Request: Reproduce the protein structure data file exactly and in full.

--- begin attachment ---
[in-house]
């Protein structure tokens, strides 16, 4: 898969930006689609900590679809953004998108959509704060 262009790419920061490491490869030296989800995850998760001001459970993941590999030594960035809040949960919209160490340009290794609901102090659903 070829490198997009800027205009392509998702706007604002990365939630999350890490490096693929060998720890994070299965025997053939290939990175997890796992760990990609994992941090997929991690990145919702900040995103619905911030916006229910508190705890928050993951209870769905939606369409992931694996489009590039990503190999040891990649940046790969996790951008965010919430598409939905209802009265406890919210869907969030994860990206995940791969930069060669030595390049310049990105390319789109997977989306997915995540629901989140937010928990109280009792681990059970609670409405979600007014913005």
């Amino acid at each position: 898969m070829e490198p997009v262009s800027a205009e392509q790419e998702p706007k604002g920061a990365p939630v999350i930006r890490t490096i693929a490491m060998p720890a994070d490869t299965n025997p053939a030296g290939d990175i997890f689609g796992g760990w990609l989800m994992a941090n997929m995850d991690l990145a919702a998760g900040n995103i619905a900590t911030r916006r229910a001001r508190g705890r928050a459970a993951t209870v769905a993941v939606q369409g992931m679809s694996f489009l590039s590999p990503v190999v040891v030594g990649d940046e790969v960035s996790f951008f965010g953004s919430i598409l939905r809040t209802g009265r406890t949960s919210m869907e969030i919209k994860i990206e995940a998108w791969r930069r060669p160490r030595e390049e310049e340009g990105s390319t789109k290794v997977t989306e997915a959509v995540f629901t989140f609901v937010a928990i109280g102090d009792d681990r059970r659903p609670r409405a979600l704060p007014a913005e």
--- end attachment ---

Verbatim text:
[in-house]
């Protein structure tokens, strides 16, 4: 898969930006689609900590679809953004998108959509704060 262009790419920061490491490869030296989800995850998760001001459970993941590999030594960035809040949960919209160490340009290794609901102090659903 070829490198997009800027205009392509998702706007604002990365939630999350890490490096693929060998720890994070299965025997053939290939990175997890796992760990990609994992941090997929991690990145919702900040995103619905911030916006229910508190705890928050993951209870769905939606369409992931694996489009590039990503190999040891990649940046790969996790951008965010919430598409939905209802009265406890919210869907969030994860990206995940791969930069060669030595390049310049990105390319789109997977989306997915995540629901989140937010928990109280009792681990059970609670409405979600007014913005």
């Amino acid at each position: 898969m070829e490198p997009v262009s800027a205009e392509q790419e998702p706007k604002g920061a990365p939630v999350i930006r890490t490096i693929a490491m060998p720890a994070d490869t299965n025997p053939a030296g290939d990175i997890f689609g796992g760990w990609l989800m994992a941090n997929m995850d991690l990145a919702a998760g900040n995103i619905a900590t911030r916006r229910a001001r508190g705890r928050a459970a993951t209870v769905a993941v939606q369409g992931m679809s694996f489009l590039s590999p990503v190999v040891v030594g990649d940046e790969v960035s996790f951008f965010g953004s919430i598409l939905r809040t209802g009265r406890t949960s919210m869907e969030i919209k994860i990206e995940a998108w791969r930069r060669p160490r030595e390049e310049e340009g990105s390319t789109k290794v997977t989306e997915a959509v995540f629901t989140f609901v937010a928990i109280g102090d009792d681990r059970r659903p609670r409405a979600l704060p007014a913005e």